The thalamus is connected with the fundamental strand of the anterior colum of the oblongate, if not of the cord, by means of the internal fibres of the reticular field, and that this connection is a crossed connection.

Some remarkable results are reported in relief and even cure of certain forms of insanity, by occupation in some kind of work. Most of our asylums for the insane are taking advantage of the circumstances and are providing occupation suitable to particular cases with good results.

Dr. F.E. Daniel, of Austin, Texas, sends us the prospectus of “Daniel's Texas Medical Journal." To those of our readers who were lovers of the editorial writings of the much lamented Gaillard, we commend Dr. Daniels, as the coming "Mephistopheles of Medical Journalism." At least, we will venture to so christen the baby.

It is a fact not so generally known as it should be, that a small stream of water poured from a considerable height on the scrotum will cure any case of simple congenital hydrocele.



A conference of representatives of New York, Brooklyn, Philadelphia, Baltimore, New Haven, and Boston, was held at the Fifth Avenue Hotel on the 23rd of May, to discuss quarantine matters, generally, and agree upon uniform regulations for the prevention of the introduction of cholera into the United States. In this connection we notice that Denver-as usual, not to be behind her sister cities—has formed a Sanitary Committee. It is stated by our daily press that this committee intends to use every endeavor to prevent cholera from coming to Denver.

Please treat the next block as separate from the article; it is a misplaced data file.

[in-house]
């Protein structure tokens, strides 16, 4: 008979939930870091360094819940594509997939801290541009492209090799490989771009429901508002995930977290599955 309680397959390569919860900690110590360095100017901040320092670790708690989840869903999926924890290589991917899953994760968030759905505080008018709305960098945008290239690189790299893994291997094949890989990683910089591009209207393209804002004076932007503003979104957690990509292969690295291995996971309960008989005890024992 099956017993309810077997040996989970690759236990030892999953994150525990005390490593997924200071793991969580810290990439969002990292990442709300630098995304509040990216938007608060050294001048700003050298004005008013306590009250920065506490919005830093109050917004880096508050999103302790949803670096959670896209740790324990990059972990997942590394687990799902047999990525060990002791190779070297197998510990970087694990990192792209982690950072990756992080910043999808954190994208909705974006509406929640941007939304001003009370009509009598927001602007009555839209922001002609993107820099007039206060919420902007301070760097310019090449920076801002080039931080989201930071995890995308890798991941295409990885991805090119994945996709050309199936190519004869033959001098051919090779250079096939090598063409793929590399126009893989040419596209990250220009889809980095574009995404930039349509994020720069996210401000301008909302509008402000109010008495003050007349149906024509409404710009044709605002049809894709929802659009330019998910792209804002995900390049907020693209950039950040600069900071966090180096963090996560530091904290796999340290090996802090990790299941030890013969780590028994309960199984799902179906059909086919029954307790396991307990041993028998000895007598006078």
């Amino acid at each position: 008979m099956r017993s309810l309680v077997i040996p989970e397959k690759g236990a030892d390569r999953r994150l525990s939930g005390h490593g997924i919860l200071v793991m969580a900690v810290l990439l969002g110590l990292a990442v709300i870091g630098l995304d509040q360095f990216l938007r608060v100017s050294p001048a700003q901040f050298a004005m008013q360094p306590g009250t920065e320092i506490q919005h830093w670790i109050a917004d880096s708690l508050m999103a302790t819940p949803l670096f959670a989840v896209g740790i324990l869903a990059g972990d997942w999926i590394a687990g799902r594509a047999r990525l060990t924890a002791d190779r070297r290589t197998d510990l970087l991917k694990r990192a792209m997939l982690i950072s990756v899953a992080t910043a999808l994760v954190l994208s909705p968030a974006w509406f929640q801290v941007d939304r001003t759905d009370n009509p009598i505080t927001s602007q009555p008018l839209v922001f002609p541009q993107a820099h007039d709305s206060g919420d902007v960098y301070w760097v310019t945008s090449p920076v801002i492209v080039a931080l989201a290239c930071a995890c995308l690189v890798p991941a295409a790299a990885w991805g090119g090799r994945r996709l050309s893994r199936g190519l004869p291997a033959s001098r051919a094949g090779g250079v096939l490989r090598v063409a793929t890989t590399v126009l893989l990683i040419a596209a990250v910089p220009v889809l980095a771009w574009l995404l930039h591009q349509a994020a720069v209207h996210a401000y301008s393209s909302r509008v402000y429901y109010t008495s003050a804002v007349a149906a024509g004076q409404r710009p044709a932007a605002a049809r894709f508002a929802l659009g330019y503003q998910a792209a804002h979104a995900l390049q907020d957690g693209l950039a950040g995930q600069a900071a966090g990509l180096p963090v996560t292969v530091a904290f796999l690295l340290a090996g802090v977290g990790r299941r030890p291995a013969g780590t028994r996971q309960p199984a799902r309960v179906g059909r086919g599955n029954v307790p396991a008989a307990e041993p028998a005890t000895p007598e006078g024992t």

We say to those interested, that every effort of the good citizens of this, our beautiful Queen City of the Plains, toward the betterment of our sanitary condition, will receive the earnest and hearty support of THE TIMES. We have always advocated strict sanitary precautions as being highly conducive to the welfare of this, as well as other cities. Nevertheless it strikes us as extremely ridiculous and premature for both physicians and citizens-living at an altitude of 5,200 feet above the sea, and two thousand or more miles from a sea-board free from cholera-to take upon themselves a cholera of the brain, and by their public meeting raise the hue and cry that "cholera is coming to our home and for this reason, and this reason alone, we must have cleanliness of our streets, etc., etc."

Many medical men, of many climes, have been in the past, and are now, working toward a solution of the cholera question. These men tell us to beware of cholera and recommend most emphatically that cities should be in the best sanitary condition; but they don't cry cholera! cholera !! cholera !!! unless cholera is at least within the borders of their country. The action of the health authorities of our Atlantic cities, is sensible and right, because of climatic causes and liabilities to contagion. This, however, cannot be said of Denver with its healthful mounttain air and water. Hence we say to our committee: Go slow, and don't seek to create in the minds of Denver people unnecessary alarm about a disease we have not, nor have real cause to believe will visit There is another reason why we should not become alarmed. It is to our interest that the traveling and health seeking people of the East may remain in the correct belief that they now possess, to wit: that Denver is The Sanitarium of America, and not-as this committee would make us believe—a vile, stinking city, ready to breed the comma bacilli as


a dog breeds fleas. Every physician knows that all our climatic resources are such that did we have cholera in America, Colorado and Denver would be the last place it would visit. At least from past epidemics (and we in writing thus have in mind that sporadic cholera did visit the Rocky Mountains 2,000 feet higher than Denver) we think that one is warranted in such a conclusion, together with the belief that sanitary work at an elevation of 5,200 feet, with a dry air, and pure water, is of little avail in stopping the onward march of a disease essentially epidemic in its character.